Howard Rheingold’s recent book, Net Smart: How To Thrive Online (MIT Press), feels almost custom-written for discussion on Hybrid Pedagogy. The book is not aimed exclusively for pedagogical application but addresses a method many of us are using in teaching and learning — a new digital epistemology. It “strives for a balanced approach that is neither a techno-utopian sales pitch nor a neo-Luddite moral panic.” Sounds like hybridity to us!
Hybrid Pedagogy will be hosting a Twitter discussion group on Rheingold’s book in both synchronous and asynchronous formats. Start by reading the introduction and join us on Twitter for a conversation about its implications next Friday, May 4 from 12:30pm-1:30pm EST (9:30am-10:30am PST) under the hashtag #DigPed. Net Smart’s introductory chapter is free for PDF download on MIT’s site for the book; however, since we hope to continue our discussion over the next few weeks, we encourage you to get the whole book. If you aren’t able to join us at 12:30pm EST on May 4, feel free to jump into the discussion asynchronously anytime on or around that day. We will conclude by capturing the content of the discussion via Storify a few days after the event.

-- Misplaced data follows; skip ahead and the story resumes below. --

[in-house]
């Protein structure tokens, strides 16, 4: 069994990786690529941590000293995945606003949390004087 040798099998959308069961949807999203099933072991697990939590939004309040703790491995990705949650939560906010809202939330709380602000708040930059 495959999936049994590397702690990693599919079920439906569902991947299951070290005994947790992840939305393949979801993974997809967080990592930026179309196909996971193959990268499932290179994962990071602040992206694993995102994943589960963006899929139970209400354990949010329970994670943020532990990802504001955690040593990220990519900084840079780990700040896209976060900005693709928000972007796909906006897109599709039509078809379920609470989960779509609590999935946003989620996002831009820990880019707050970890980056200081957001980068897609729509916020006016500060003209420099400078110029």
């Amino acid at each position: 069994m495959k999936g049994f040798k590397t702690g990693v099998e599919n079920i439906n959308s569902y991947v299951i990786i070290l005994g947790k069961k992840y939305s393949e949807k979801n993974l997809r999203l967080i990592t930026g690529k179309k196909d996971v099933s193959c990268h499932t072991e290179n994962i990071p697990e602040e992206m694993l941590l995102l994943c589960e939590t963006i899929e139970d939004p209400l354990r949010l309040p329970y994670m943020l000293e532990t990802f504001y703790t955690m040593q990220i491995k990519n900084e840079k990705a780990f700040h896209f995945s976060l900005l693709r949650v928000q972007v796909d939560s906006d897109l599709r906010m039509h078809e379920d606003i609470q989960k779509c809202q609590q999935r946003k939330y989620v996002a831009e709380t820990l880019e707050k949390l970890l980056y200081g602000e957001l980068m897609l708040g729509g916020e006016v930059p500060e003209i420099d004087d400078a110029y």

Rheingold argues that our digital practices have the ability to become vapid or illuminating. He gestures toward a practice of digital mindfulness that is refreshing and responsible. He writes, “Today’s digital literacies can make the difference between being empowered or manipulated, serene or frenetic . . . digital literacy is something powerful we can learn as well as exercise for ourselves and each other.” Join us to set the introduction of Rheingold’s book within a digital pedagogical framework. Help shape our discussion by putting some preliminary thoughts or questions in the comments. Hope to see you on May 4!